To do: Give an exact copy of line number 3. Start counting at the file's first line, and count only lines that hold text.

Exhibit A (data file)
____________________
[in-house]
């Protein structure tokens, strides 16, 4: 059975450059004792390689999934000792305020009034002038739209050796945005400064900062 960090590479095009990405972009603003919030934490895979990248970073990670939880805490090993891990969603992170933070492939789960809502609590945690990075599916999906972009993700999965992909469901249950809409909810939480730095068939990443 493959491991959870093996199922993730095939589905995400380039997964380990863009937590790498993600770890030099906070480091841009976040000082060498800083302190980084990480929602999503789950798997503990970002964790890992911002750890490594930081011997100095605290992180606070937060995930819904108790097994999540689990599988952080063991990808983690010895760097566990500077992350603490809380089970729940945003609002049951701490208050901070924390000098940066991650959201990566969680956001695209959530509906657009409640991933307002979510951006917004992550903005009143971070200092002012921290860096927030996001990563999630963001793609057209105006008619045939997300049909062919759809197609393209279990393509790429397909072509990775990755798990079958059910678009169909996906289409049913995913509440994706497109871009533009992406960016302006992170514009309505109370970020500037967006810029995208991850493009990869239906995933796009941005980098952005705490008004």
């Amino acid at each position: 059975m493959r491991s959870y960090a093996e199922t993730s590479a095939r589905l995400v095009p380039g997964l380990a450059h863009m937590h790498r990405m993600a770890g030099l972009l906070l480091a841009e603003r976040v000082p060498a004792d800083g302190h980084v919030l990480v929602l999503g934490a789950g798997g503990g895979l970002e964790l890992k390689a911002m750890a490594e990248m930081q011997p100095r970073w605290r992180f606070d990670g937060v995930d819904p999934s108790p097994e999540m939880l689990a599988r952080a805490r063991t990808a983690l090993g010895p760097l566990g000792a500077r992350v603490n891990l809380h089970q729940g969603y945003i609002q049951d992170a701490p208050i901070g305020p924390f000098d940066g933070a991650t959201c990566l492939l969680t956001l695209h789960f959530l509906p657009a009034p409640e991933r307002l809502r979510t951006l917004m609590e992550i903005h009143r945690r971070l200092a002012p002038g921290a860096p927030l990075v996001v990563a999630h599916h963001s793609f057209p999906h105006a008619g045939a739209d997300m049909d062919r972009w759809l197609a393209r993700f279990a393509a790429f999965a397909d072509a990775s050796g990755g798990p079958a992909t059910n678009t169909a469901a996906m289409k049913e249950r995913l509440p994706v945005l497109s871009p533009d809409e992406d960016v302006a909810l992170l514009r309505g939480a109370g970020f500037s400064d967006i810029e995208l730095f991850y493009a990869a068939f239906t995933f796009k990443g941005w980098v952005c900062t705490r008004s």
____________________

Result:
């Amino acid at each position: 059975m493959r491991s959870y960090a093996e199922t993730s590479a095939r589905l995400v095009p380039g997964l380990a450059h863009m937590h790498r990405m993600a770890g030099l972009l906070l480091a841009e603003r976040v000082p060498a004792d800083g302190h980084v919030l990480v929602l999503g934490a789950g798997g503990g895979l970002e964790l890992k390689a911002m750890a490594e990248m930081q011997p100095r970073w605290r992180f606070d990670g937060v995930d819904p999934s108790p097994e999540m939880l689990a599988r952080a805490r063991t990808a983690l090993g010895p760097l566990g000792a500077r992350v603490n891990l809380h089970q729940g969603y945003i609002q049951d992170a701490p208050i901070g305020p924390f000098d940066g933070a991650t959201c990566l492939l969680t956001l695209h789960f959530l509906p657009a009034p409640e991933r307002l809502r979510t951006l917004m609590e992550i903005h009143r945690r971070l200092a002012p002038g921290a860096p927030l990075v996001v990563a999630h599916h963001s793609f057209p999906h105006a008619g045939a739209d997300m049909d062919r972009w759809l197609a393209r993700f279990a393509a790429f999965a397909d072509a990775s050796g990755g798990p079958a992909t059910n678009t169909a469901a996906m289409k049913e249950r995913l509440p994706v945005l497109s871009p533009d809409e992406d960016v302006a909810l992170l514009r309505g939480a109370g970020f500037s400064d967006i810029e995208l730095f991850y493009a990869a068939f239906t995933f796009k990443g941005w980098v952005c900062t705490r008004s």